The First Age

We all know something sleeps within humanity.  We eat up the legends: vampires, werewolves, superheroes.  We seek in dark theaters and we pour through boring tomes; and we secretly wonder if some sliver of the stories is real.  Legends are based on myth after all, and we don’t realize their origins have faded into time.

But time is not a black wasteland of questions. 

Time is a wheel

Strzyga

Beast form

Beast form

Strzyga is a vampiric demon in Polish folklore. It is born to human parents, but has two hearts, two souls, and two set of teeth. Often a child born with already developed teeth was said to be a strzyga. They are sometimes said to have bright red hair and blue eyes.

When a strzyga dies, only one soul passes into the afterlife. The other soul reanimates the corpse and begins to prey on the living. At night, the strzyga flies around by transforming into an owl and attacks travelers or those who are lost in the woods. It drinks their blood and eats their internal organs. It can also foretell a death in a family if family members hear it wailing at night.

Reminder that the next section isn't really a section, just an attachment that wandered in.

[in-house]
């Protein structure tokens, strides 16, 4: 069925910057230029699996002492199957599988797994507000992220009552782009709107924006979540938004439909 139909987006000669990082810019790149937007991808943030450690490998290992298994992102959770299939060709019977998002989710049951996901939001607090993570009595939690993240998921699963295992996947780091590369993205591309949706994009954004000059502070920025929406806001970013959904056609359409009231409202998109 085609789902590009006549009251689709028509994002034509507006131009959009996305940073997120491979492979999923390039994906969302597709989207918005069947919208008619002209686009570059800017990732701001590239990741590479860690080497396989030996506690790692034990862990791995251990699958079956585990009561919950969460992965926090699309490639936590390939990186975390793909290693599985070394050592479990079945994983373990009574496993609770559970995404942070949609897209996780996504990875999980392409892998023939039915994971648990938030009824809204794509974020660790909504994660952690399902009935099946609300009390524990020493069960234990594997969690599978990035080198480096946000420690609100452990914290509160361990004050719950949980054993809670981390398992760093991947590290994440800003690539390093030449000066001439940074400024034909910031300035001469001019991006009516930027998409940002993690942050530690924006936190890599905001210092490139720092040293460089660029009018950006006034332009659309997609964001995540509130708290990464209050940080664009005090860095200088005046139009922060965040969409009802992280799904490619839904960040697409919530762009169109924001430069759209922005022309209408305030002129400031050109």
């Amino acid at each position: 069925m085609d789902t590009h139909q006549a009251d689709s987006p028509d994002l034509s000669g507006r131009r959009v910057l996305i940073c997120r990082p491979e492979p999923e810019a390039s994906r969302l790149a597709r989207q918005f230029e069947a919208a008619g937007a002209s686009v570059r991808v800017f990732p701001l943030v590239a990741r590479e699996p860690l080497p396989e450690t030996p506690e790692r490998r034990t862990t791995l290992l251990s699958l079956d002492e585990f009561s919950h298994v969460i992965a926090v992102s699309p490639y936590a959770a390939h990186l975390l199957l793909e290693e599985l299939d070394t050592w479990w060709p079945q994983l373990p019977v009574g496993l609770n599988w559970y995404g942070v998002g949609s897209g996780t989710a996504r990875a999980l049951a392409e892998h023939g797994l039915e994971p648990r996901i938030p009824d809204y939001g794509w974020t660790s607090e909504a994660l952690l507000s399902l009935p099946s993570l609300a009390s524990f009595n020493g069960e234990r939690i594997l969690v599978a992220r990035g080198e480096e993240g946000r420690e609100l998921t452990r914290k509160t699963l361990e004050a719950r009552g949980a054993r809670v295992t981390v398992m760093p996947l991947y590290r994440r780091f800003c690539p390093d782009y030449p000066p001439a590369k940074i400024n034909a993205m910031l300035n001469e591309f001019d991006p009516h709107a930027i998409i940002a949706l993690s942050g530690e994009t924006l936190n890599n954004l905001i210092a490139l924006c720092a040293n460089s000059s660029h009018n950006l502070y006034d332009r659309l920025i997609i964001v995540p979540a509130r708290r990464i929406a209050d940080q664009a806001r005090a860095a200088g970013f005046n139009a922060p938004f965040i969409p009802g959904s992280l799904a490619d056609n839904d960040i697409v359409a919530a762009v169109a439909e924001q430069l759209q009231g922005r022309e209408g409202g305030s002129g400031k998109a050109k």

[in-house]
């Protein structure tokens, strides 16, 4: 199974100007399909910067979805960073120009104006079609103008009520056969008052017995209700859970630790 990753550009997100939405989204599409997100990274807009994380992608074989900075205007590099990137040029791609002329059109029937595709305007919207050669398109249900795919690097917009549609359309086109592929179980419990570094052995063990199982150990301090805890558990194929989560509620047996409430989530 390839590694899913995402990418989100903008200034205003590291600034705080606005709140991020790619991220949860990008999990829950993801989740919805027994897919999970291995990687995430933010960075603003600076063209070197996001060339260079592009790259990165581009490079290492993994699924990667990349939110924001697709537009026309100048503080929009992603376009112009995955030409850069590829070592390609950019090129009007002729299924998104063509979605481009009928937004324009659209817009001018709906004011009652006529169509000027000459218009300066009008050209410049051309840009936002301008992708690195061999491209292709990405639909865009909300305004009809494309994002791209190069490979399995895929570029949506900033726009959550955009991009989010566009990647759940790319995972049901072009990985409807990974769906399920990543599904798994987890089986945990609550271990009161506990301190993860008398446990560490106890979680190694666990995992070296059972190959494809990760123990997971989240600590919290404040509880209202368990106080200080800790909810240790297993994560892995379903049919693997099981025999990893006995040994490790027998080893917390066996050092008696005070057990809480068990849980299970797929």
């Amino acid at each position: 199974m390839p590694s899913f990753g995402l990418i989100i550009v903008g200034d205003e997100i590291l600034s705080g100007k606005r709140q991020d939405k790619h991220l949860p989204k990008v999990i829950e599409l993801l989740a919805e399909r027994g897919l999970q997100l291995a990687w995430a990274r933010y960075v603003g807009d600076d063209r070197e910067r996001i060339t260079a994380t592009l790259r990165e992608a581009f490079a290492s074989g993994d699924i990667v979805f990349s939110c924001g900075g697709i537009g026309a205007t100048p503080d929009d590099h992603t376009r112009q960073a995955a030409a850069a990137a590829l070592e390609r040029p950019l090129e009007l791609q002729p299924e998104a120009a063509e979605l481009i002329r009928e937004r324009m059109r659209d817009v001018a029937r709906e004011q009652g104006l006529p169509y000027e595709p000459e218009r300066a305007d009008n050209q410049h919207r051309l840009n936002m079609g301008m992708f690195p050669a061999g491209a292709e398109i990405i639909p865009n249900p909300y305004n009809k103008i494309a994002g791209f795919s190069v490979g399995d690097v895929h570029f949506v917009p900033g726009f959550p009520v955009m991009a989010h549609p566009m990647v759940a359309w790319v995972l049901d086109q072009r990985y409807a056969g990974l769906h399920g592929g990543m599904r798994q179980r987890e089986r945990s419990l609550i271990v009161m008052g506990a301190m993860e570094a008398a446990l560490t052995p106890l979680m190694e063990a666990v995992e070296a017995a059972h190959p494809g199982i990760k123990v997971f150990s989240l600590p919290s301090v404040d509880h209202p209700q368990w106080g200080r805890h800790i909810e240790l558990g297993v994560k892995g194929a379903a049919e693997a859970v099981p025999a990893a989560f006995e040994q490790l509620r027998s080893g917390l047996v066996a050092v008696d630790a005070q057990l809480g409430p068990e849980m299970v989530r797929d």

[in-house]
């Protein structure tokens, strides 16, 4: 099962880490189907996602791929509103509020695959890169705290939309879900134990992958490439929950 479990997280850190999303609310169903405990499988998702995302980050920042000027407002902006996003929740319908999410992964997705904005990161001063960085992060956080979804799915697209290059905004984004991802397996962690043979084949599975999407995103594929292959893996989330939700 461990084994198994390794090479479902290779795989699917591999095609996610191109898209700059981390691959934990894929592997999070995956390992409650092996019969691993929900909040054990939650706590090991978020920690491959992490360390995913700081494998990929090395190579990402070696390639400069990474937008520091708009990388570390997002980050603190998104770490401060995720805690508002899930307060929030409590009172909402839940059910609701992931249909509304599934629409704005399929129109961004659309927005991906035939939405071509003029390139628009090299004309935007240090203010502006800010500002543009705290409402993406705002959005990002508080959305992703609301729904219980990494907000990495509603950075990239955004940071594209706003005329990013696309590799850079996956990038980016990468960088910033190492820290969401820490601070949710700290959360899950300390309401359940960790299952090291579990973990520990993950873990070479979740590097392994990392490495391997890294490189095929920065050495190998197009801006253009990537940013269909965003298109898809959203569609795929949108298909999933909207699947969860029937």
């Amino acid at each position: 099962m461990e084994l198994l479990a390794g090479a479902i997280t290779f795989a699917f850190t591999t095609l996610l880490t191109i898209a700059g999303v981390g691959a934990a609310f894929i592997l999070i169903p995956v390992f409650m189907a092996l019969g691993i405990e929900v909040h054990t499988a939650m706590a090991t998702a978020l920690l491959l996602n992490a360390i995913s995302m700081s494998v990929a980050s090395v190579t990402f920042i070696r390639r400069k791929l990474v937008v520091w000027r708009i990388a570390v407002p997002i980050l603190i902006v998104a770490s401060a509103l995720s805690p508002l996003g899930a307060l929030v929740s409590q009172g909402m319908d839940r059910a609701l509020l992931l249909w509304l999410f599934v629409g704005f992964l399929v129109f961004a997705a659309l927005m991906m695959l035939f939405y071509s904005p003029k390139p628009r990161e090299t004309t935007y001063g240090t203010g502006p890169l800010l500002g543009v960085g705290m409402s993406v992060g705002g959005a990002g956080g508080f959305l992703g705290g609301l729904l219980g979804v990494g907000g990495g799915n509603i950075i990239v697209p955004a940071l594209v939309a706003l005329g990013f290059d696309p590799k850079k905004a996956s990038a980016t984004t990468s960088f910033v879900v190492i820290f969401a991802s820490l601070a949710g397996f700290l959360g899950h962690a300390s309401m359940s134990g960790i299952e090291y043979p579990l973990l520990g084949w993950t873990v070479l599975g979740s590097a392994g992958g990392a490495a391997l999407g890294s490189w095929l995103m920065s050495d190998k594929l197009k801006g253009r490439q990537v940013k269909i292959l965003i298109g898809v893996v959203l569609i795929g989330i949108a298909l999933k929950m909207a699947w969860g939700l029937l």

It can be killed by cutting off its head and burying it separately from its body. A person likely to become a strzyga can also be prevented by burying the body face-down with a sickle around its head.

The word strzyga likely comes from the Latin word strix, which means “owl,” but is also a nocturnal blood-sucking monster in Roman mythology.

They can shift from human form to beast form. They are found in all settings: urban and country. They are of strength and size as an oni, but less cerebral than one, even more so in beast-form. In human form, they are rather zombie-like and intensely focused on their goal to eat. They also have unnaturally red hair on their head (human) or back (beast).

Human form

Human form